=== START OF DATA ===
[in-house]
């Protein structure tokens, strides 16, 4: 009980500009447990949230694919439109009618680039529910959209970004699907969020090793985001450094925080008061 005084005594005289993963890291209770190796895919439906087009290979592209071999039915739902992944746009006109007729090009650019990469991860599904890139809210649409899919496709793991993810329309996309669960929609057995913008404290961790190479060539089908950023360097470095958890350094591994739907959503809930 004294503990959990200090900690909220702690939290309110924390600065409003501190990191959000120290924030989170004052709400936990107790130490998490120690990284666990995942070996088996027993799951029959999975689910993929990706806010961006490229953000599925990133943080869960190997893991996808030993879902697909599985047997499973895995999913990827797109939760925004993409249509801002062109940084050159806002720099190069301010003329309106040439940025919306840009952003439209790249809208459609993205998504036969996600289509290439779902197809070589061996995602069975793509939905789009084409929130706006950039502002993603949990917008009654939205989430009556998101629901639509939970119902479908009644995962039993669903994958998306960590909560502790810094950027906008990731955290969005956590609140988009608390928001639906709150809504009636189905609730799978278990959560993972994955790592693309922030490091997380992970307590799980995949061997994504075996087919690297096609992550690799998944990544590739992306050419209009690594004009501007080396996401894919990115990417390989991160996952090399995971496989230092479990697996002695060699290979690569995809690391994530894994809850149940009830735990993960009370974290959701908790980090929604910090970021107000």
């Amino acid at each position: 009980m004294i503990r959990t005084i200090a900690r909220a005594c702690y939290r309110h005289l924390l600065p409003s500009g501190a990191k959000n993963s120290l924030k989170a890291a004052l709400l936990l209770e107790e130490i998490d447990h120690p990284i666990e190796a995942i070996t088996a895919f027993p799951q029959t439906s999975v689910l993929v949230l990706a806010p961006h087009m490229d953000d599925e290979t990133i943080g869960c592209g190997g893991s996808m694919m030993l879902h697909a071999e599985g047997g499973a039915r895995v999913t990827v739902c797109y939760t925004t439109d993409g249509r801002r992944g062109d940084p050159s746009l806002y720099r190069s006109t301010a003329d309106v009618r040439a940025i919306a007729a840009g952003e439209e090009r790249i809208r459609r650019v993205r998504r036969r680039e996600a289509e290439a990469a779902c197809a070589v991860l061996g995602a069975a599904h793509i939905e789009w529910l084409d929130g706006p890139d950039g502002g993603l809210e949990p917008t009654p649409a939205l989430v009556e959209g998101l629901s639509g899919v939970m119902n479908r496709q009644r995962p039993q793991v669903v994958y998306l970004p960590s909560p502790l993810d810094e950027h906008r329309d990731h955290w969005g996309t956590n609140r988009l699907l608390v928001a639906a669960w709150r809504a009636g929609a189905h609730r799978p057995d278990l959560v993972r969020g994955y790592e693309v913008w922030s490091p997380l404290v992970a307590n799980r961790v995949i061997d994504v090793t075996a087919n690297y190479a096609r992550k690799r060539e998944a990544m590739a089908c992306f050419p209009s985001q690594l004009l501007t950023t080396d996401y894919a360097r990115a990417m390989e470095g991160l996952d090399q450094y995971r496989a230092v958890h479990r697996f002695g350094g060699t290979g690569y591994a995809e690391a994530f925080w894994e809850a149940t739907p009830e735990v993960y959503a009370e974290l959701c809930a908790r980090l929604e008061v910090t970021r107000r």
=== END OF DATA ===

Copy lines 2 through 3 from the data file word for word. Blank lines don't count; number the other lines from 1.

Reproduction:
């Protein structure tokens, strides 16, 4: 009980500009447990949230694919439109009618680039529910959209970004699907969020090793985001450094925080008061 005084005594005289993963890291209770190796895919439906087009290979592209071999039915739902992944746009006109007729090009650019990469991860599904890139809210649409899919496709793991993810329309996309669960929609057995913008404290961790190479060539089908950023360097470095958890350094591994739907959503809930 004294503990959990200090900690909220702690939290309110924390600065409003501190990191959000120290924030989170004052709400936990107790130490998490120690990284666990995942070996088996027993799951029959999975689910993929990706806010961006490229953000599925990133943080869960190997893991996808030993879902697909599985047997499973895995999913990827797109939760925004993409249509801002062109940084050159806002720099190069301010003329309106040439940025919306840009952003439209790249809208459609993205998504036969996600289509290439779902197809070589061996995602069975793509939905789009084409929130706006950039502002993603949990917008009654939205989430009556998101629901639509939970119902479908009644995962039993669903994958998306960590909560502790810094950027906008990731955290969005956590609140988009608390928001639906709150809504009636189905609730799978278990959560993972994955790592693309922030490091997380992970307590799980995949061997994504075996087919690297096609992550690799998944990544590739992306050419209009690594004009501007080396996401894919990115990417390989991160996952090399995971496989230092479990697996002695060699290979690569995809690391994530894994809850149940009830735990993960009370974290959701908790980090929604910090970021107000």
């Amino acid at each position: 009980m004294i503990r959990t005084i200090a900690r909220a005594c702690y939290r309110h005289l924390l600065p409003s500009g501190a990191k959000n993963s120290l924030k989170a890291a004052l709400l936990l209770e107790e130490i998490d447990h120690p990284i666990e190796a995942i070996t088996a895919f027993p799951q029959t439906s999975v689910l993929v949230l990706a806010p961006h087009m490229d953000d599925e290979t990133i943080g869960c592209g190997g893991s996808m694919m030993l879902h697909a071999e599985g047997g499973a039915r895995v999913t990827v739902c797109y939760t925004t439109d993409g249509r801002r992944g062109d940084p050159s746009l806002y720099r190069s006109t301010a003329d309106v009618r040439a940025i919306a007729a840009g952003e439209e090009r790249i809208r459609r650019v993205r998504r036969r680039e996600a289509e290439a990469a779902c197809a070589v991860l061996g995602a069975a599904h793509i939905e789009w529910l084409d929130g706006p890139d950039g502002g993603l809210e949990p917008t009654p649409a939205l989430v009556e959209g998101l629901s639509g899919v939970m119902n479908r496709q009644r995962p039993q793991v669903v994958y998306l970004p960590s909560p502790l993810d810094e950027h906008r329309d990731h955290w969005g996309t956590n609140r988009l699907l608390v928001a639906a669960w709150r809504a009636g929609a189905h609730r799978p057995d278990l959560v993972r969020g994955y790592e693309v913008w922030s490091p997380l404290v992970a307590n799980r961790v995949i061997d994504v090793t075996a087919n690297y190479a096609r992550k690799r060539e998944a990544m590739a089908c992306f050419p209009s985001q690594l004009l501007t950023t080396d996401y894919a360097r990115a990417m390989e470095g991160l996952d090399q450094y995971r496989a230092v958890h479990r697996f002695g350094g060699t290979g690569y591994a995809e690391a994530f925080w894994e809850a149940t739907p009830e735990v993960y959503a009370e974290l959701c809930a908790r980090l929604e008061v910090t970021r107000r």